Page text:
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Saturday, November 9, 2013
Travelblog 8 - More to Holland: Tiel and Flipje
Apparently, there is a saying in Holland: “Never be caught dead in Tiel.” The implication, as far as I understand it, is that Tiel is a very dull place. Therefore, it was amusing and interesting that Erik, who told me the saying, and Annemieke wanted to take us there one afternoon. Mostly, I think, it was to experience the bus ride through the back country around their home in Culemborg. Secondly, I think they really wanted us to see Tiel – but I don’t know why. Perhaps it was the statue.
And yet, and yet – I like Tiel. We packed up the dog, Daan, a long-haired dachshund. In Holland, dogs are welcome almost everywhere, even inside many stores and restaurants, and certainly on rapid transit. The bus ride over was fun and casual, along the dike and then through small towns and villages. Tiel is about half an hour away from Culemborg in the Riverland. We crossed no major rivers to get there, but left on the southern bank of one, the Lek, and finished on the northern bank of another, the all important Waal. Tiel is one of several major cities along the Waal River. The Waal is the main tributary that leads from Rotterdam up to the Rhine and its gateways to Europe. As such, the Waal is one of the most heavily trafficked rivers in the world.
Tiel is quaint. No other word gives the city justice. Apart from the sprawl common to the outlying areas of most Dutch towns, there is much charm and there are many shopping opportunities in the centrum. Like so many Dutch and European towns, Tiel was all but destroyed during World War Two, to be rebuilt carefully with an eye to its past and a mind to its future. The area around Tiel is surrounded by orchards, and Tiel was the home of the jam company de Betuwe until 1993. A cartoon character called Flipje graced the company’s advertising since the 1930’s. A statue of the raspberry-based humanoid Flipje is one of the modest highlights of Tiel’s central district.
As with most centers in Holland, forget your car and visit on foot. Tiel’s main street runs parallel to the Waal until it reaches a distinct V. One branch of the V leads away from the shops and into a more open area where street venders ply their trade, then past them toward the old city gate and wall. Pass through the open gate and you find the river beyond, with a large parking area for water sport enthusiasts between the wall and the Waal, so to speak. Large transport barges head up the river and down, covered with pods. You can tell if the pods are full or empty by how low the barge rides in the water.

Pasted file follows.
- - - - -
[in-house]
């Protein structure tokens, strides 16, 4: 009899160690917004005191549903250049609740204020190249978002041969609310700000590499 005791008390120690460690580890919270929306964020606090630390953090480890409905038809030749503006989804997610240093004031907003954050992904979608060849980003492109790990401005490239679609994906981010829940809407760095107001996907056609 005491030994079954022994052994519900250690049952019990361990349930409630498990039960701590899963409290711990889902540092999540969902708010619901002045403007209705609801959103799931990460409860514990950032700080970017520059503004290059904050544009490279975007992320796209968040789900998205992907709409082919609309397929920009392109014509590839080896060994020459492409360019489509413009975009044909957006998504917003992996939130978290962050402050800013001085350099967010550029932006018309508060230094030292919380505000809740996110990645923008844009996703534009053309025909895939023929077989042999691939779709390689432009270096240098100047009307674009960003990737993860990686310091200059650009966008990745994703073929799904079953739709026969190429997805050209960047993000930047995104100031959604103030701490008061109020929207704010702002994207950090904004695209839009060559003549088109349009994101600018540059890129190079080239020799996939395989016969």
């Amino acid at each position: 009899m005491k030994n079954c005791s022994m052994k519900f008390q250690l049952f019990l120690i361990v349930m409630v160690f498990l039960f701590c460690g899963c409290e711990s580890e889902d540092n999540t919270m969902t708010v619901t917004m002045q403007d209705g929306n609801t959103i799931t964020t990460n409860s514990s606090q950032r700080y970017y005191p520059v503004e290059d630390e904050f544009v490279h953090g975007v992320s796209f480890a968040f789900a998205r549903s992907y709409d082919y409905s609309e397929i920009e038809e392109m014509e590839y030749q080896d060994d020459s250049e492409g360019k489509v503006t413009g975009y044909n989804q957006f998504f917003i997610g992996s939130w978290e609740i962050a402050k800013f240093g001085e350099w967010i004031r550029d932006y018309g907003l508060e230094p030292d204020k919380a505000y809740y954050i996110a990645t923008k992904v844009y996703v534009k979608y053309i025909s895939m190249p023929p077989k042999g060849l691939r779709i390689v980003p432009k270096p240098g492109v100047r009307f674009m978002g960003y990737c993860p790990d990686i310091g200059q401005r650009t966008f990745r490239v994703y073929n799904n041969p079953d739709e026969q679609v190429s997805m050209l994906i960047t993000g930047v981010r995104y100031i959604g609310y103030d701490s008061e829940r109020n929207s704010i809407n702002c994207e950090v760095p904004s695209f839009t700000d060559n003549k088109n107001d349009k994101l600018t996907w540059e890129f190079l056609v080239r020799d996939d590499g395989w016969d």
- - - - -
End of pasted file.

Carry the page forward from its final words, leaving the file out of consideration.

Going back through the gate, you enter a large square with a playful fountain that sprays according to a modest computer program. This part of the square is dominated by restaurants and their requisite sidewalk seating. On our visit, no one was busy yet. We made our way down a side street lined with more shops, including a fair trade store whose owner, as it turns out, has family in Mesa, Arizona. It IS a small world. Later, we had a cup of coffee on the second floor of the local Hema department store. The window overlooked the V from the first juncture. Prominent in the plaza below stood Flipje, smiling from every inch of his four foot stature. Daan sat at our feet while I snapped a couple of pictures. As we were leaving the waitress came over to Annemieke to explain to her that the dog was actually not permitted in the eating area of Hema, for future reference. I was impressed by the consideration to wait until we were done rather than stop us altogether. Of course, it could have been economics.
The best part of Tiel, though, was the very new adventure it offered Diane and me. On two occasions, in two separate stores along the first street, we saw women’s clothes on sale on outside racks. Both times, we found something we liked for Di. Both times, we went for it and bought outfits at a price that would make any Dutchman or Scotsman proud. But the best thing was that we bought them without Di trying them on first, with total confidence that they would fit. And they did! It added to the depth of our experience to know that Di could find something beautiful to wear right off the rack. So, maybe you should never be caught dead in Tiel, but if you are at least you can be well dressed when you go.
I was born in Holland in 1950. My parents immigrated to the US when I was two. I have many close friends and family on both continents. My wife Diane and I have been happily married since 1974. I have four children and one grandchild (two more are on the way). I love writing and sharing what I wrote most of all..